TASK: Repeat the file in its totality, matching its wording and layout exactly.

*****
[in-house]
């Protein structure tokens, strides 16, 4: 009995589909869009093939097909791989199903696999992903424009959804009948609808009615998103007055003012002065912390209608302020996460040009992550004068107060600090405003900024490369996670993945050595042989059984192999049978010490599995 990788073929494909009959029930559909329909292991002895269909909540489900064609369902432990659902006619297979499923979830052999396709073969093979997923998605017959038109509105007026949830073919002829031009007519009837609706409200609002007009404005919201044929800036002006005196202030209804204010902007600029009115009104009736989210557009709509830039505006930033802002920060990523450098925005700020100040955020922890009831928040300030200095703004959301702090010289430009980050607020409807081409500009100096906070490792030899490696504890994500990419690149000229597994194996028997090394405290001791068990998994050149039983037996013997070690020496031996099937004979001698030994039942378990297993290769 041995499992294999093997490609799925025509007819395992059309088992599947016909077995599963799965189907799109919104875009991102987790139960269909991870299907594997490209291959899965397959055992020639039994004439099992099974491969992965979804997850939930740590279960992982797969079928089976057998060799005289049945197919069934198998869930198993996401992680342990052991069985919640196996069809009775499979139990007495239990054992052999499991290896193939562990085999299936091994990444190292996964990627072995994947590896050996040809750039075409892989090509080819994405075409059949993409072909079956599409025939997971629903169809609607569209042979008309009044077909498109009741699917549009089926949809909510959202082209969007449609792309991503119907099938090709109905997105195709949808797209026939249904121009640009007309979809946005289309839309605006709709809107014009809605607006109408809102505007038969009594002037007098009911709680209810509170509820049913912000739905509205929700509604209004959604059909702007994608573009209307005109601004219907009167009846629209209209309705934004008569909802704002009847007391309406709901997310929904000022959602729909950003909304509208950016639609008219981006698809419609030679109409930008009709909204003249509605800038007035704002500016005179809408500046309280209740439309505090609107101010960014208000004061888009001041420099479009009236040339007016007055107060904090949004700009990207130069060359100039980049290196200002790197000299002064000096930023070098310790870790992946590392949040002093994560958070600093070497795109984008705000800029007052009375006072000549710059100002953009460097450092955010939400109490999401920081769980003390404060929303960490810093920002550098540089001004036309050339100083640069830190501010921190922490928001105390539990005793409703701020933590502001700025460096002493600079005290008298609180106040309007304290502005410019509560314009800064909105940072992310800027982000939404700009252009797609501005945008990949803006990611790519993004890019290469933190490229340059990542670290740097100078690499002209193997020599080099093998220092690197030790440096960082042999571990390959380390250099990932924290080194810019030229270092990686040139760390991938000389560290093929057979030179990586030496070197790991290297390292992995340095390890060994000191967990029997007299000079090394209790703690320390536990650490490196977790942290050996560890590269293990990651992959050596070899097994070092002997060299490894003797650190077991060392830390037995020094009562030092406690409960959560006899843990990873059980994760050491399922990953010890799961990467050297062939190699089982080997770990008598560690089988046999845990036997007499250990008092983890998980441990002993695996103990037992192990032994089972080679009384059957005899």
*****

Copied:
[in-house]
């Protein structure tokens, strides 16, 4: 009995589909869009093939097909791989199903696999992903424009959804009948609808009615998103007055003012002065912390209608302020996460040009992550004068107060600090405003900024490369996670993945050595042989059984192999049978010490599995 990788073929494909009959029930559909329909292991002895269909909540489900064609369902432990659902006619297979499923979830052999396709073969093979997923998605017959038109509105007026949830073919002829031009007519009837609706409200609002007009404005919201044929800036002006005196202030209804204010902007600029009115009104009736989210557009709509830039505006930033802002920060990523450098925005700020100040955020922890009831928040300030200095703004959301702090010289430009980050607020409807081409500009100096906070490792030899490696504890994500990419690149000229597994194996028997090394405290001791068990998994050149039983037996013997070690020496031996099937004979001698030994039942378990297993290769 041995499992294999093997490609799925025509007819395992059309088992599947016909077995599963799965189907799109919104875009991102987790139960269909991870299907594997490209291959899965397959055992020639039994004439099992099974491969992965979804997850939930740590279960992982797969079928089976057998060799005289049945197919069934198998869930198993996401992680342990052991069985919640196996069809009775499979139990007495239990054992052999499991290896193939562990085999299936091994990444190292996964990627072995994947590896050996040809750039075409892989090509080819994405075409059949993409072909079956599409025939997971629903169809609607569209042979008309009044077909498109009741699917549009089926949809909510959202082209969007449609792309991503119907099938090709109905997105195709949808797209026939249904121009640009007309979809946005289309839309605006709709809107014009809605607006109408809102505007038969009594002037007098009911709680209810509170509820049913912000739905509205929700509604209004959604059909702007994608573009209307005109601004219907009167009846629209209209309705934004008569909802704002009847007391309406709901997310929904000022959602729909950003909304509208950016639609008219981006698809419609030679109409930008009709909204003249509605800038007035704002500016005179809408500046309280209740439309505090609107101010960014208000004061888009001041420099479009009236040339007016007055107060904090949004700009990207130069060359100039980049290196200002790197000299002064000096930023070098310790870790992946590392949040002093994560958070600093070497795109984008705000800029007052009375006072000549710059100002953009460097450092955010939400109490999401920081769980003390404060929303960490810093920002550098540089001004036309050339100083640069830190501010921190922490928001105390539990005793409703701020933590502001700025460096002493600079005290008298609180106040309007304290502005410019509560314009800064909105940072992310800027982000939404700009252009797609501005945008990949803006990611790519993004890019290469933190490229340059990542670290740097100078690499002209193997020599080099093998220092690197030790440096960082042999571990390959380390250099990932924290080194810019030229270092990686040139760390991938000389560290093929057979030179990586030496070197790991290297390292992995340095390890060994000191967990029997007299000079090394209790703690320390536990650490490196977790942290050996560890590269293990990651992959050596070899097994070092002997060299490894003797650190077991060392830390037995020094009562030092406690409960959560006899843990990873059980994760050491399922990953010890799961990467050297062939190699089982080997770990008598560690089988046999845990036997007499250990008092983890998980441990002993695996103990037992192990032994089972080679009384059957005899």